Justice Dept. charges 4 with insider trading at hedge funds
Tuesday, February 8, 2011; 10:52 PM
On Nov. 20, after reading reports about a federal probe of insider trading, hedge fund manager Samir Barai allegedly sent a BlackBerry message to a colleague with some blunt instructions: Go to the office and "Shred as much as u can," "Put all ur data files onto an encrypted drive," and "delete all e-mails" from two particular contacts.
"They need proof that we acted on something," Barai allegedly added.
Those communications and others are at the heart of insider trading and obstruction of justice charges the government announced Tuesday in a widening investigation of hedge funds and firms that feed them research.
The Justice Department charged three hedge fund portfolio managers and one analyst in a criminal conspiracy that allegedly involved information about companies such as Advanced Micro Devices and Fairchild Semiconductor International.
The Securities and Exchange Commission, which filed civil charges against the defendants, said hedge funds and other traders involved in the alleged misconduct gained or avoided losing about $30 million based on inside information.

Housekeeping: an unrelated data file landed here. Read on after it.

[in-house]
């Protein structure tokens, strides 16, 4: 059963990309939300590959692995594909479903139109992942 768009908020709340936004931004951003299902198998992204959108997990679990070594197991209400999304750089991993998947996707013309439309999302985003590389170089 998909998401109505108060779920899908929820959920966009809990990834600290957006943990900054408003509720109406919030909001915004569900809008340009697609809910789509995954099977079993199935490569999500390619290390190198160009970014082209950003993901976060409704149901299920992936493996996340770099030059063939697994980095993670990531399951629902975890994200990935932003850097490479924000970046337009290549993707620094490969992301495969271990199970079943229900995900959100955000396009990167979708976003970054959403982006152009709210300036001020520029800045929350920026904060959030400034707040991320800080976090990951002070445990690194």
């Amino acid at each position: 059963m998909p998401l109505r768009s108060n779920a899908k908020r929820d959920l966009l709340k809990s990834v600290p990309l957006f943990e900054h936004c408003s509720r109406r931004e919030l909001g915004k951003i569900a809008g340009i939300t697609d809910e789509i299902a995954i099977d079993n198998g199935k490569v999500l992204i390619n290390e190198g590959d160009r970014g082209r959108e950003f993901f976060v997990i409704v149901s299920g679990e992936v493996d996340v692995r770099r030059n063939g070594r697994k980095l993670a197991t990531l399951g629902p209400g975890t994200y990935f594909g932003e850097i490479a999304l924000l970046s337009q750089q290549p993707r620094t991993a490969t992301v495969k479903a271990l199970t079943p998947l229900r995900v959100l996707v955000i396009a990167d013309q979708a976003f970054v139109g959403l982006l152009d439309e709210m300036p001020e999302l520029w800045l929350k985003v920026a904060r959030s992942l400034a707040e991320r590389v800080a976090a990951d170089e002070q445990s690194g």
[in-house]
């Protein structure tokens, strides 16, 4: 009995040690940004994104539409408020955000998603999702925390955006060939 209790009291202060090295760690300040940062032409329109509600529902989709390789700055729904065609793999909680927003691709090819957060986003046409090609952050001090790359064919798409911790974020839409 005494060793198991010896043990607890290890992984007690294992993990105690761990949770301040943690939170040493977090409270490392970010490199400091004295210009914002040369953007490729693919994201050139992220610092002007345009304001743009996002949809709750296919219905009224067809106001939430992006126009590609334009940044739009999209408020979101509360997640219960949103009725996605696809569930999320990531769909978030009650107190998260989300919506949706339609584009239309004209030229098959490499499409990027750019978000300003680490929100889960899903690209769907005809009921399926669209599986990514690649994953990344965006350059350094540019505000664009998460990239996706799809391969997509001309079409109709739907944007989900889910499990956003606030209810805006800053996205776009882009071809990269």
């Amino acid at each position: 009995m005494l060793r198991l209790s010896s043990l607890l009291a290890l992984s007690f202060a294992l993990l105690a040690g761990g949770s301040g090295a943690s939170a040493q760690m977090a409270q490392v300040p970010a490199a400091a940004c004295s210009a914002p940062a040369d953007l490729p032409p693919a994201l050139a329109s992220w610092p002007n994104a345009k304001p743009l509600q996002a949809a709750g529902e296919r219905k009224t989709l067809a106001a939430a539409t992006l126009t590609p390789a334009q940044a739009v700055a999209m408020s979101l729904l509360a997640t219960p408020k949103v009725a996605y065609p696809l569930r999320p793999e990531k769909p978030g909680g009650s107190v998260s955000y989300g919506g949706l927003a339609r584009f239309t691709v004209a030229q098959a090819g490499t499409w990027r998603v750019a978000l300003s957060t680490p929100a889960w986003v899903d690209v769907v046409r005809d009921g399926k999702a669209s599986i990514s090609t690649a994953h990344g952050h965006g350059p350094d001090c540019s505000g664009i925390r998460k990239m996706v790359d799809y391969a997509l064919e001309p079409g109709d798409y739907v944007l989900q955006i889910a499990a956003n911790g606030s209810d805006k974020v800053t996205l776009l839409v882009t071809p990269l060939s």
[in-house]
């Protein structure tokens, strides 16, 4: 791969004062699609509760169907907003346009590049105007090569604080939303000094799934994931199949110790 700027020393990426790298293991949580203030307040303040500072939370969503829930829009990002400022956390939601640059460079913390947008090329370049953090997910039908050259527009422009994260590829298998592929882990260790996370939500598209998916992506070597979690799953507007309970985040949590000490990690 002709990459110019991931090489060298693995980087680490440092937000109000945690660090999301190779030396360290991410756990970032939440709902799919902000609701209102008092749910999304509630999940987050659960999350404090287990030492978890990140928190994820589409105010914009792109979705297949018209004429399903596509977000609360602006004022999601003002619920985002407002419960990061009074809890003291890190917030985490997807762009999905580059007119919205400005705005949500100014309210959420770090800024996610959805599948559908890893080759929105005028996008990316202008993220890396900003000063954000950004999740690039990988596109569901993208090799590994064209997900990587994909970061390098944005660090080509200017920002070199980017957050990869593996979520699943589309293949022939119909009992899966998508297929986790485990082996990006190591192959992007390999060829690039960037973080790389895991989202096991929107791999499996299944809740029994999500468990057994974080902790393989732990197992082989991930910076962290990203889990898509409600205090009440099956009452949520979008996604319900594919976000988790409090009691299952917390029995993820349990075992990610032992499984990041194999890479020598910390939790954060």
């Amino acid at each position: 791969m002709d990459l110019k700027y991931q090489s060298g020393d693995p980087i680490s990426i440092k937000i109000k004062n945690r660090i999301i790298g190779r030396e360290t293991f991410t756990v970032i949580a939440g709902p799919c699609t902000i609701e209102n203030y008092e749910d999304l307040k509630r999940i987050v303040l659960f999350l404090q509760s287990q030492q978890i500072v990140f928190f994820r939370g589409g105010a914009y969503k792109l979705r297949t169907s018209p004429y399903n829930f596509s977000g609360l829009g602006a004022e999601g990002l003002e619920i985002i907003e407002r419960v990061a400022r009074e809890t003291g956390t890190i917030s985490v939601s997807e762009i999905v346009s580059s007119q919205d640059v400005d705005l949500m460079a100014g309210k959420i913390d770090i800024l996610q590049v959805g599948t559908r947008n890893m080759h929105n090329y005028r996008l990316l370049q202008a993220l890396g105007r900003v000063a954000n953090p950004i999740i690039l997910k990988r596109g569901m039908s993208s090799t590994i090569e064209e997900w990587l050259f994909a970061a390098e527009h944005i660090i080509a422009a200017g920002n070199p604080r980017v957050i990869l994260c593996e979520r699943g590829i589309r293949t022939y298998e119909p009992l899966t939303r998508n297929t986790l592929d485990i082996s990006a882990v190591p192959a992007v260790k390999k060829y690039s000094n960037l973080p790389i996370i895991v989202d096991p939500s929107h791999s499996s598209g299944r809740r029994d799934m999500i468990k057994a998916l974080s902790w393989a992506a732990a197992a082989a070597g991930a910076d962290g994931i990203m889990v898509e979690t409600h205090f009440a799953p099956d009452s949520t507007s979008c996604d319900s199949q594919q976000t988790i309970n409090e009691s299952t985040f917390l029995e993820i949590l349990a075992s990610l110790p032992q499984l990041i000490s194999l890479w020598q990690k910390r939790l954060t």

Two of the defendants, Barai and Donald Longueuil, a former research analyst and portfolio manager, were also charged with obstruction of justice in what the U.S. attorney in Manhattan, Preet Bharara, called a "brazen coverup."
The government said Longueuil described his effort to destroy two computer flash drives in a recorded conversation with fellow defendant Noah Freeman, who at the time was cooperating with investigators.
According to the government, Longueuil told Freeman that he "pulled the external drives apart" with pliers. Then he put the pieces "into four separate little baggies," stuffed them in his jacket, and at 2 a.m., "I go on like a 20-block walk around the city . . . and try to find a garbage truck."
Longueuil said he threw the pieces "in the back of, like, random garbage trucks . . . four different garbage trucks."
"I pressed the eject button and everything's [expletive] gone," he said.
At a New York news conference, Bharara said the coverup was "like something out of a bad movie."
The alleged conspirators "lacked a mobster's better-honed instinct for conversational discretion," said Janice K. Fedarcyk, head of the FBI's New York field office.